France extends €900 help scheme for workers on short-term contracts

France extends €900 help scheme for workers on short-term contracts
French Labour Minister Elisabeth Borne. Photo: AFP
The economic aid scheme aimed at workers on short-term or temporary contracts will be extended until the end of May due to the ongoing Covid-19 health crisis, the French labour minister confirmed on Monday.

Elisabeth Borne told AFP in a press statement that it would be premature to end the scheme, which 400,000 people in France have benefited from, in February as planned.

“In light of the uncertainties linked to the evolution of the health situation and the current difficulties of the labour market, I wanted this help to be extended until the summer,” Borne said.

Workers who qualify for the scheme will therefore be able to receive up to €900 in government help for each of the months of March,  April and May.

Those who qualify for the scheme include;

  • Those who worked more than 138 days (60 percent) in 2019;
  • Of which at least 70 percent was on either CDD or intérim contracts; 
  • And who, due to the health crisis, were unable to work enough in 2020 to benefit from help schemes.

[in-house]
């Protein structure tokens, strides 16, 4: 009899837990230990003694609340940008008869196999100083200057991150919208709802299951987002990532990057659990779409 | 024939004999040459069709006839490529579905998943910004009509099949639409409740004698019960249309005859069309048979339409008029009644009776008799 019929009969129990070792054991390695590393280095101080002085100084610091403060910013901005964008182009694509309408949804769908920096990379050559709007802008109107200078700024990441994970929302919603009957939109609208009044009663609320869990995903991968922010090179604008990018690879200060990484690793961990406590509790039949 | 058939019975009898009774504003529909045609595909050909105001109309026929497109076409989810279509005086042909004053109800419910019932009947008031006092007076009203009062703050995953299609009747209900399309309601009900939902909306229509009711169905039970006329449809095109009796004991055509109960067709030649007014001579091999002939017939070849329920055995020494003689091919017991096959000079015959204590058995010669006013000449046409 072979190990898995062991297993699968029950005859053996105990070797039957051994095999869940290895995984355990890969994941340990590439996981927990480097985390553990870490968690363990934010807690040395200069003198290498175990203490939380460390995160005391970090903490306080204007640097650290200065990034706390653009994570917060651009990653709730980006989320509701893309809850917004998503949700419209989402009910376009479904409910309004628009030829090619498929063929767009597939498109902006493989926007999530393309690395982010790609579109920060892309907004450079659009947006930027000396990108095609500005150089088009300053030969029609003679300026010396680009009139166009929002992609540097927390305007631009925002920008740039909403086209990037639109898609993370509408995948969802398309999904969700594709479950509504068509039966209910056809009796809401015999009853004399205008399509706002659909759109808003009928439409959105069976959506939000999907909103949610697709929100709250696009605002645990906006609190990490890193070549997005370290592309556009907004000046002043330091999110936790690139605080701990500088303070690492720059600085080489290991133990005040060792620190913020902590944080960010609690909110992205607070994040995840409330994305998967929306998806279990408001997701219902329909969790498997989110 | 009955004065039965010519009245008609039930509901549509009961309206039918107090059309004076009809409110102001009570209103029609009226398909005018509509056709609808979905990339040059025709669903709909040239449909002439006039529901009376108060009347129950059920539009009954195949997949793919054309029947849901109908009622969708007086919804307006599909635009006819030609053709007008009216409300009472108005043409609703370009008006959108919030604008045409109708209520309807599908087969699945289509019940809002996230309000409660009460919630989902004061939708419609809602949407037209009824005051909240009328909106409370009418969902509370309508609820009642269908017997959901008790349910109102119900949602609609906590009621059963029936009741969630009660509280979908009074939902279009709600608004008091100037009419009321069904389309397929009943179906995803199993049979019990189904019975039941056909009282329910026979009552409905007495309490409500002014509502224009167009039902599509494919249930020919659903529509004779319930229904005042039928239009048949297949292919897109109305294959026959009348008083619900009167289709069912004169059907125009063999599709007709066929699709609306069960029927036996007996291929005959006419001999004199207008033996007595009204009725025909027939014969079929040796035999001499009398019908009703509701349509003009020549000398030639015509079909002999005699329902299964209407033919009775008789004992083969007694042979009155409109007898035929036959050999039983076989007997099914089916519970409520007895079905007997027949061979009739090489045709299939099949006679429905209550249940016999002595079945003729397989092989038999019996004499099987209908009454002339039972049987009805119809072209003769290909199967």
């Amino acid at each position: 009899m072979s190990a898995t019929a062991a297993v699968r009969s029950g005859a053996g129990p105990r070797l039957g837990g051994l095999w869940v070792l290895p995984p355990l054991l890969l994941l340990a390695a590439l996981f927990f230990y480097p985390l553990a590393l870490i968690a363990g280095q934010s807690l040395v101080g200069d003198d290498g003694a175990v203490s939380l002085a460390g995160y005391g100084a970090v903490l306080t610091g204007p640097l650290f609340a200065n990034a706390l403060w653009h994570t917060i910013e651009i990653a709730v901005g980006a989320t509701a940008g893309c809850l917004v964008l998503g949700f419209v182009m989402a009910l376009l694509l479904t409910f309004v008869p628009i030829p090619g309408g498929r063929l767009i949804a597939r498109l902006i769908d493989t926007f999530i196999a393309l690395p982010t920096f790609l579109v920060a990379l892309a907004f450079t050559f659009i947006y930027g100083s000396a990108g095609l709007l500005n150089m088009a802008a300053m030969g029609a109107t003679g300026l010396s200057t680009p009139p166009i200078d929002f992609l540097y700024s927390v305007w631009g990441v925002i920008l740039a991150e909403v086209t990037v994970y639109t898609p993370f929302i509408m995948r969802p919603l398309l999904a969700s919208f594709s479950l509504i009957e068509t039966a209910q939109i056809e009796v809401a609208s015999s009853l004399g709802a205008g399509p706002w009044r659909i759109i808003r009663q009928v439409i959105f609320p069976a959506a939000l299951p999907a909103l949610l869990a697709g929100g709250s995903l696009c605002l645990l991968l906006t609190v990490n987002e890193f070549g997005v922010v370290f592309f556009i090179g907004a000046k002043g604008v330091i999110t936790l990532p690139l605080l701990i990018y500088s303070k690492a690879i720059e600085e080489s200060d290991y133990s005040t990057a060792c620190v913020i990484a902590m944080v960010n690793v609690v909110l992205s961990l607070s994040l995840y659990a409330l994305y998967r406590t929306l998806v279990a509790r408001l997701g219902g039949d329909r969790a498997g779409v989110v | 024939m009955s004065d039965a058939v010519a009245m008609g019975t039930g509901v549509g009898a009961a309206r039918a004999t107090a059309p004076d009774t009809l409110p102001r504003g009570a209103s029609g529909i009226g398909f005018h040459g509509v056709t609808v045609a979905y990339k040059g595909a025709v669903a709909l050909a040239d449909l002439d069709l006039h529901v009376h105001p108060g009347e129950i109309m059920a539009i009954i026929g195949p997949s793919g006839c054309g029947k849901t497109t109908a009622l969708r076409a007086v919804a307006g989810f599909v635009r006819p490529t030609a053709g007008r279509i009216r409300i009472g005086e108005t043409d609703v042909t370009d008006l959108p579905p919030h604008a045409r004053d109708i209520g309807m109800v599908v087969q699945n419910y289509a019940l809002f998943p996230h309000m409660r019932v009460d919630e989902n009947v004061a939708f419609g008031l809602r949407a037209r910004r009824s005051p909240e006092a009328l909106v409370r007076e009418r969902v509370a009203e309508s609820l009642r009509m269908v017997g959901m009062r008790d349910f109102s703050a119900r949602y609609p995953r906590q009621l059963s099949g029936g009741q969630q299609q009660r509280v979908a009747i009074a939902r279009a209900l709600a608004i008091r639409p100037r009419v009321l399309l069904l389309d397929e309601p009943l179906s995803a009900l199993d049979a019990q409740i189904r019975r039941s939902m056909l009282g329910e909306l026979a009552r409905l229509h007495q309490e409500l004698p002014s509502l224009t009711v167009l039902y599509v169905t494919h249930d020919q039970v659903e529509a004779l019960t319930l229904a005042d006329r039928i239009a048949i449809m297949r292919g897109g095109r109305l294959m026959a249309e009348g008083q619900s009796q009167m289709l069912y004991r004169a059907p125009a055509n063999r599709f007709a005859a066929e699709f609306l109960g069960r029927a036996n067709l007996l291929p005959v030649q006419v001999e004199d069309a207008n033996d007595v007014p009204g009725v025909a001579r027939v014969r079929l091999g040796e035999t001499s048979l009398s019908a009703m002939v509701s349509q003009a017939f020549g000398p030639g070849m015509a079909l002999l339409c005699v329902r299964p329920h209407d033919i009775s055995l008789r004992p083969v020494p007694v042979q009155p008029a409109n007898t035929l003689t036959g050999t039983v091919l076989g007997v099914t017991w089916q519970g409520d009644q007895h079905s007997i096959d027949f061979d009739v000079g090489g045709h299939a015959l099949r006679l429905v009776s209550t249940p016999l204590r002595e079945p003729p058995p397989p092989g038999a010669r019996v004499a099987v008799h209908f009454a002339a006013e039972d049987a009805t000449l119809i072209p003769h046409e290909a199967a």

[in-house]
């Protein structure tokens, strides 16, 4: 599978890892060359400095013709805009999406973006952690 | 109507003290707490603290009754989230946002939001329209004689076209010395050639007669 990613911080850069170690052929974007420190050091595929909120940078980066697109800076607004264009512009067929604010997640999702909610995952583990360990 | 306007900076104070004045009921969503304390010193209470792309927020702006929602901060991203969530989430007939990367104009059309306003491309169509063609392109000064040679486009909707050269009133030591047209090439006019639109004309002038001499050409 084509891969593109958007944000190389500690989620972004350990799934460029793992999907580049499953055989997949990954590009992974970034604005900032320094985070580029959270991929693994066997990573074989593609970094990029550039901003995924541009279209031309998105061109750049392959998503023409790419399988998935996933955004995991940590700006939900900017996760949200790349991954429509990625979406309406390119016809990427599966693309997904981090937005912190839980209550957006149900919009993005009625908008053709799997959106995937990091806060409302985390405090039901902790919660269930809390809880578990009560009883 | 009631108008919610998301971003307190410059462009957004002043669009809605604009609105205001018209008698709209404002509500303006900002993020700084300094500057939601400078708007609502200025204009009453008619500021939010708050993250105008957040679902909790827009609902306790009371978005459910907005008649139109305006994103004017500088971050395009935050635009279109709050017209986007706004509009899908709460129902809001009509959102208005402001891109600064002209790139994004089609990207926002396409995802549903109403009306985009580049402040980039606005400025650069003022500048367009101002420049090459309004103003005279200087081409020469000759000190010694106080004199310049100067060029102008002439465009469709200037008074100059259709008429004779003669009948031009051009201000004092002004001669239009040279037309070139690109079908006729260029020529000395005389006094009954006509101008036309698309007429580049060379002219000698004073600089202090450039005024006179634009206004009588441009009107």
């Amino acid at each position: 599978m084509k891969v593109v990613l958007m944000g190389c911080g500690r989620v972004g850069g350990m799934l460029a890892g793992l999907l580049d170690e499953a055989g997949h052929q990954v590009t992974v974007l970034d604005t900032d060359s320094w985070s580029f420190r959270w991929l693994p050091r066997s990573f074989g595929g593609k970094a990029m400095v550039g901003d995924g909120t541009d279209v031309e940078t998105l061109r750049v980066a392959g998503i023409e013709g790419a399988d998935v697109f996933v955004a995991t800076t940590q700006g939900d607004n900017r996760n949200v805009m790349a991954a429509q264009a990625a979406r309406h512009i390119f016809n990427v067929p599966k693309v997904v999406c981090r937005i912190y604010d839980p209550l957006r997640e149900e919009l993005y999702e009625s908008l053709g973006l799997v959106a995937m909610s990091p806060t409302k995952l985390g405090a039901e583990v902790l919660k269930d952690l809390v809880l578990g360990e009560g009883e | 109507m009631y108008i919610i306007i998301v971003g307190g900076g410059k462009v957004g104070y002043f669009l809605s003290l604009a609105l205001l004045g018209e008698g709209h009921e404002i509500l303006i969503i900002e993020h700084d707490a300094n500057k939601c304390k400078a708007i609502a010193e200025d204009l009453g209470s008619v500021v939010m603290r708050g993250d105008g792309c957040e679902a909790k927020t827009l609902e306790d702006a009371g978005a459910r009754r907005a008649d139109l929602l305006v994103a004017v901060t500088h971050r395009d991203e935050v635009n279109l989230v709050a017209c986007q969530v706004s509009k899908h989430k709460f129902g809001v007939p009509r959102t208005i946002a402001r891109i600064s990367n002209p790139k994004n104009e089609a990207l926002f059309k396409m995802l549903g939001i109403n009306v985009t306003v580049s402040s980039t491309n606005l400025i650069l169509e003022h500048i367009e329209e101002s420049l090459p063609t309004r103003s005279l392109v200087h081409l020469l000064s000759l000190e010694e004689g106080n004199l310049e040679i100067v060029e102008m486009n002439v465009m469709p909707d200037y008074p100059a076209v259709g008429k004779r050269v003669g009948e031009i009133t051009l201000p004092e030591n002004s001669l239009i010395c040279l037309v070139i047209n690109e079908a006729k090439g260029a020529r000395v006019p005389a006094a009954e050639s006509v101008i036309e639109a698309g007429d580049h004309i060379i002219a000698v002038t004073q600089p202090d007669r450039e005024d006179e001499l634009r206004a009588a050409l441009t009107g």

France’s economy has suffered big economic losses from the pandemic, undergoing two, strict national lockdowns in 2020 and several sectors still keeping closed as part of the health rules.

The €900 poverty scheme was tailored to help workers in the tourism, restaurant and culture sector employed on short-term contracts, who often fell outside the categories covered by the emergency unemployment schemes in place.

“Those who worked a lot in 2019 but were on short contracts were severely penalised by the crisis,” the labour minister said.

The goal is to ensure that everyone has a minimum income of €900 a month, so how much economic support a person receives depends on their current revenue. If they earn €200 that month they will get €700, and so on.

“More than 400,000 people have already benefited from it for the months of November and December, including 165,000 young people under the age of 30,” Borne said.

 
 
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